8. “Lonely Thoughts” Rapsody f/ Chance The Rapper

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“Yeah I see the gun but it's a pellet/Yeah the ball is in your court, but it's appellate/They sayin’ Acid was an album, retail it/I said I got way too much soul for me to sell it.” This cut, from Rapsody’s 2013 mixtape She Got Game, features Chance exuding confidence in the aftermath of Acid Rap’s release: stunting and asserting himself with quick lines and poignant references. “I'm so pretty I make mirrors blush” is a brag displaying a level of ego that we should all aspire to achieve.

7. “Girls @” Joey Purp f/ Chance The Rapper

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From the second the beat drops, listeners become lost in the wonder that is “Girls @,” a song Joey Purp’s from second mixtape, iiiDrops. The plucky sounds are reminiscent of a bunch of friends’ making a beat together outside the lunchroom, and the result is a carefree, fun collaboration between two Chicago sons. Chance paints the portrait of his ideal woman, a Ta-Nehisi Coates and OutKast enthusiast; tries to wingman his friend; and then, above all, makes sure to give representation to every woman from tall to small to mid-sized. Chance’s 16 bars help lock down the vibe of a ridiculous night out with the squad.

6. “Confident” Justin Bieber f/ Chance The Rapper

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For some listeners, “Confident” was the first time that they threw on a Justin Bieber song and said, “Oh, this slaps.” The first of what would eventually become three collaborations with Bieber, “Confident” also doubles as Chance’s initial foray into mainstream pop, hilariously documented by this now-deleted Donald Glover Instagram post. Chance rises to the occasion and finishes off the song on a strong note,  not only dropping what was likely the first cuss on a Bieber track (a year after the pop star said his music would never have cuss words in it), but also sneakily referencing some illicit topics (“And she love to hurn the berb, I mean burn the word/That's only legal with a doctor's note” and “It goes her, blank, blank, and rock & roll”).

5. “Fight or Flight” G Herbo f/ Common & Chance The Rapper

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The remix to a cut from 2014’s Welcome to Fazoland, “Fight or Flight” sees Herbo enlisting an established Chicago legend and a future one to speak on the trials and tribulations of growing up black in the city. Chance uses his verse to thank his father, fully aware of how his life might have gone if circumstances were different. “Why Doughboy couldn’t have the same pops that he had on Friday?” he ponders, emphasizing the importance of fatherhood through Ice Cube’s characters in Boyz N Tha Hood and Friday.

4. “Wendy n Becky” Joey Bada$$ f/ Chance The Rapper

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A one-off collaboration released by Joey on Twitter, “Wendy n Becky”  takes a page from Kanye West’s “Homecoming” and finds Joey and Chance trading lyrics about women in their life, each of which double as a metaphor for the artists’ respective hometowns. Joey and Chance go a bit more literal than Kanye did, however, venting some frustrations about their star-crossed lovers. “Cringe when she grin like the Grinch, that bitch had a little heart,” Chance seethes mid-verse, with an unfamiliar snark.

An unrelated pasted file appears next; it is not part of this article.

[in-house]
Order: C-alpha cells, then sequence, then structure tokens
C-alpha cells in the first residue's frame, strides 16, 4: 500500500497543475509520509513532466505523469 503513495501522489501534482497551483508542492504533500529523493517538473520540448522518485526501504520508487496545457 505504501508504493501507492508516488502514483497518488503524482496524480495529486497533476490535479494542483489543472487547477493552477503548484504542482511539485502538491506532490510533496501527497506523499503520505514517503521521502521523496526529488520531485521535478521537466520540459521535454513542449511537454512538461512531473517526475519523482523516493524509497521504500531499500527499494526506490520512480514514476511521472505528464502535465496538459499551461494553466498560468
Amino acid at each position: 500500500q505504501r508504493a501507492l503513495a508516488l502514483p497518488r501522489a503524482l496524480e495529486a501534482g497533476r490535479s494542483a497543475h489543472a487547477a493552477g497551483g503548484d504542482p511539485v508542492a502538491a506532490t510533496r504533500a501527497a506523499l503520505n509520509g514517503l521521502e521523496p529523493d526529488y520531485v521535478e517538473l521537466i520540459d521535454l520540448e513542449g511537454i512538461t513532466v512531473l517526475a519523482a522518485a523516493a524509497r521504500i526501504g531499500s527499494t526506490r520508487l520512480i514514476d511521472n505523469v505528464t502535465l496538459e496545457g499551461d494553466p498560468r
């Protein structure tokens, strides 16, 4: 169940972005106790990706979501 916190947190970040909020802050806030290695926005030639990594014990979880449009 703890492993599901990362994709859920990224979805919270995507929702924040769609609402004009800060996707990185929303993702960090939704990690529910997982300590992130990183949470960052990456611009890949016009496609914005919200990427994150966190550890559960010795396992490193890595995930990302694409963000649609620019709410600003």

3. “Heaven Only Knows” Towkio f/ Chance The Rapper, Lido, & Eryn Allen Kane

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Another SAVEMONEY collaboration, another banger. The energy that surrounds “Heaven Only Knows” is similar to a Chance mixtape intro—a twinkly beat complimented with choir singing and spacey samples. Chance speaks on his success, drops a couple of brags, and hypes up his crew as he races to keep up with the fast-paced tempo of the song. “Ay yo, why you about to have the hottest tape of 2015? It's stupid,” Chance concludes as the song fades out. “This song is already so hot, I'm actually just glad you let me rap on that bitch.”

2. “Baby Blue” Action Bronson f/ Chance The Rapper

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Next time you have an opportunity, take time out of your day to thank Action Bronson for the service of allowing Chance essentially his own song on Bronson’s mainstream debut album. Skating over a fantastic Mark Ronson production, Chance’s entire verse serves as the most scorching of roasts, biting and jarring, especially coming from a mouth as pure as his. He pinpoints all the worst, tiniest, most annoying things that could ruin a person’s day (working at Friday’s is a terrifying curse, second to a non-working phone charger) and then ends by exposing the true source of his scorn: sadness and confusion.

1. “Ultralight Beam” Kanye West f/ The-Dream, Kelly Price, Kirk Franklin, & Chance The Rapper

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Aside from Adam Levine and a British-accented Nicki Minaj, Chance The Rapper is the only human to have a distinct guest appearance on the opening track of a Kanye West album, and the opportunity is not wasted. The circle of influence on display here, from Kanye to Chance back to Kanye, adds to the overall theatrical feel of the song—a grand entry not just into Pablo, but into the next half of Chance’s career. Released just a few months before Coloring Book and its accompanying tour took the world by storm, the verse serves as a time capsule, freezing him in the moment between fame and superstardom. From “Foot on the devil’s neck to the drift of Pangaea,” to “Look at Lil Chano from 79th,” you’re taken aback by Chance’s calm but deliberate intensity. Each word is delivered at a pace that allows it to sink in before the next arrives. “I met Kanye West/I’m never going to fail” means so much more than a simple reference to “Otis”; it’s a reflection of the significance of the moment, and one only needs to watch the Saturday Night Live performance of the track to see its impact fully visualized.